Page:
Romantic love and animal attraction

Romantic love and animal attraction

Romantic love is a universal human experience. Matters of the heart have shaped the history, art and literature of every culture. But is romantic love a uniquely human emotion, or mere animal attraction?

Scientists have discovered mating behaviors in mammals are dictated by specific regions of the brain that control feelings of pleasure and reward. When mammals, whether person or prairie vole, engage in courtship behaviors, the neurons in these regions kick in to release hormones that intensify attraction and attachment, sealing the deal between reproductive partners.

For mammals that mate for life… or, at least, are monogamous for long periods of time… these brain chemicals play a primary role in mate preference, a sort of “I only have eyes for you” state that is independent of the sex drive and excludes other partners.

Scientists also discovered that as the intensity of the attraction diminishes over time… and the sweaty palms and weak knees triggered by the sight of one’s beloved wane… another area of the brain begins releasing pleasure hormones to keep the attachment strong.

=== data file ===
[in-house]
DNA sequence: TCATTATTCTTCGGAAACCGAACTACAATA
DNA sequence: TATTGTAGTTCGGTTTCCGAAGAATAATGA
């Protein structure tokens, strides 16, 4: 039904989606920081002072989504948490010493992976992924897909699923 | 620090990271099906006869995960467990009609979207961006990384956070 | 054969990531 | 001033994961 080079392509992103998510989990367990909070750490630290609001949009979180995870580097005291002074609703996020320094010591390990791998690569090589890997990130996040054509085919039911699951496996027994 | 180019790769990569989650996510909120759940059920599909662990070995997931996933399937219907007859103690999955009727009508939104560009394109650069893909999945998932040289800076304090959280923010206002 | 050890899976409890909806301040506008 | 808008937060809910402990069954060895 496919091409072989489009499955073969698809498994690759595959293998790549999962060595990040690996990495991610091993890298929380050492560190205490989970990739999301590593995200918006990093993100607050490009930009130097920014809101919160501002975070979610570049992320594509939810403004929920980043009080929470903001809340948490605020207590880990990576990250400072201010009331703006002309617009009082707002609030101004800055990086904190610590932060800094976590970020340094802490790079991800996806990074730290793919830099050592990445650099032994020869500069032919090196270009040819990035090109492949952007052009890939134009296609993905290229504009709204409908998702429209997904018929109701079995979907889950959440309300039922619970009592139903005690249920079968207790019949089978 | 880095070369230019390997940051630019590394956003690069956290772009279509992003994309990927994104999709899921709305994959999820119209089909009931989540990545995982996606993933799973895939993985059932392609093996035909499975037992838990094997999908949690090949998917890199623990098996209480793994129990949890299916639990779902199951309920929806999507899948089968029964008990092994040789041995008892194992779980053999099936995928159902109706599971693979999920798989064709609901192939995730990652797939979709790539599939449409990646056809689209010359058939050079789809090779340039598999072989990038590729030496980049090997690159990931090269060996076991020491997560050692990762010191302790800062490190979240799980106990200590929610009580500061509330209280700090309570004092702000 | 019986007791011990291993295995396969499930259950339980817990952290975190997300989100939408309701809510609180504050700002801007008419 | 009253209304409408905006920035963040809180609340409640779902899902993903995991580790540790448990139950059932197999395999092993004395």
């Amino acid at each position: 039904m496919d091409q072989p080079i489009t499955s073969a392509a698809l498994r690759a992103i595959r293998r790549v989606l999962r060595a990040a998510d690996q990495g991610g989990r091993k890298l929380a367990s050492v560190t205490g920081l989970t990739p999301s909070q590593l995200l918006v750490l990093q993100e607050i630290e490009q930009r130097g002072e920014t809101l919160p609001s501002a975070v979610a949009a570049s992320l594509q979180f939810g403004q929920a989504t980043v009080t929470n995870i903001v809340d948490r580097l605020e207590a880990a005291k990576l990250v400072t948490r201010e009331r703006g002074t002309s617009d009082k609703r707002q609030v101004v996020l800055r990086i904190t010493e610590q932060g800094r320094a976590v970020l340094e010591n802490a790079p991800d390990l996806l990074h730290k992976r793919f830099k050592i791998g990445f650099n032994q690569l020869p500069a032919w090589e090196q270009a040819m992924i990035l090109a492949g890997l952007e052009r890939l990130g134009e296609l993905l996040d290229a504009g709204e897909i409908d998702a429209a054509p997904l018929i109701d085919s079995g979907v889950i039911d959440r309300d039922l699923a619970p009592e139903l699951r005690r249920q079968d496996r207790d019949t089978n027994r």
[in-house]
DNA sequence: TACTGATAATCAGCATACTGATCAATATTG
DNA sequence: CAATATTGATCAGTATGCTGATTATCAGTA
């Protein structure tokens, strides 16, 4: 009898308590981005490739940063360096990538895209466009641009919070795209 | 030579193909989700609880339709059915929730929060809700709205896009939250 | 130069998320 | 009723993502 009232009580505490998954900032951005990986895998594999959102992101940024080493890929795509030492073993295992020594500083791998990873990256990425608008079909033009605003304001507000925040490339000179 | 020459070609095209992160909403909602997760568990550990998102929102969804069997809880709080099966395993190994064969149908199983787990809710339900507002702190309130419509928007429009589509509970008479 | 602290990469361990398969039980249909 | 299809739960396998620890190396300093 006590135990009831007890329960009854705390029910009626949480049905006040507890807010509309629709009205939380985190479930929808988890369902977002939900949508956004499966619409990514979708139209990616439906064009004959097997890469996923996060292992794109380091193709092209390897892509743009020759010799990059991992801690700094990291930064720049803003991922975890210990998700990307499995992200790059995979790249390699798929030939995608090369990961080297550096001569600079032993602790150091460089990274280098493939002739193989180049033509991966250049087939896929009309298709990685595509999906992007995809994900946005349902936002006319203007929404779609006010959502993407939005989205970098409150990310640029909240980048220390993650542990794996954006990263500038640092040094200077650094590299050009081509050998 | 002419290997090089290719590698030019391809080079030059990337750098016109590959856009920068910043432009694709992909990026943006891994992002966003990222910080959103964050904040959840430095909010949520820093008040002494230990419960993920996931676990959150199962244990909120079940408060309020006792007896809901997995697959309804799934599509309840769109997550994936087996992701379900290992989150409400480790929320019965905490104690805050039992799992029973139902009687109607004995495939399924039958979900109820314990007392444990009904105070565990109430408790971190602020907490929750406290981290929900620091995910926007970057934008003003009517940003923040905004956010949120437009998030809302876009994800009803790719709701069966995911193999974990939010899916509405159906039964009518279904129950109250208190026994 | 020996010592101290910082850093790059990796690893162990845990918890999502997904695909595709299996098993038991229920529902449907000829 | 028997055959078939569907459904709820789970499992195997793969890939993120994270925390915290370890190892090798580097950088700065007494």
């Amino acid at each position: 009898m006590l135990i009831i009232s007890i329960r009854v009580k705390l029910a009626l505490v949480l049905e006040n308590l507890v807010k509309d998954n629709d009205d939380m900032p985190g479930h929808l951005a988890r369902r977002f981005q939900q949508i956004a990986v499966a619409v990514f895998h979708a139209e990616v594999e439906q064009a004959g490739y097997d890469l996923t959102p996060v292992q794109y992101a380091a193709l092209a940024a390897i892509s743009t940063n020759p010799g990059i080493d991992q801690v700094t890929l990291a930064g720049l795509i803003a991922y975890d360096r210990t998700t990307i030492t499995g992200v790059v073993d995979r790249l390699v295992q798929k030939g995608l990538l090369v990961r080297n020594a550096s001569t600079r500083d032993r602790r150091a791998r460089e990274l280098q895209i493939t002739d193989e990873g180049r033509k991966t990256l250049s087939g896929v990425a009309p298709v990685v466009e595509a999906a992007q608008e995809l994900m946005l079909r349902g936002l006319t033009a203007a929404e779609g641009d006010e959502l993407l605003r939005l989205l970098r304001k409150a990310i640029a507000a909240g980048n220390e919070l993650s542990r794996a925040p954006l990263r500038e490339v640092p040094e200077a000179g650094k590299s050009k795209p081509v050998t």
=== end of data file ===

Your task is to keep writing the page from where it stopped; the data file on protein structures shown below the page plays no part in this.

Intense bonding to a specific partner appears to focus and conserve mating energy and assures a couple will remain together long enough to fulfill parental duties to their offspring.

Anthropologists believe monogamous attachments developed in the human family tree as many as three-and-a-half-million years ago, and humankind has never been more in love.

One thing seems clear, however… Whether love or animal attraction, the ties that bind are in the brain, not the heart.

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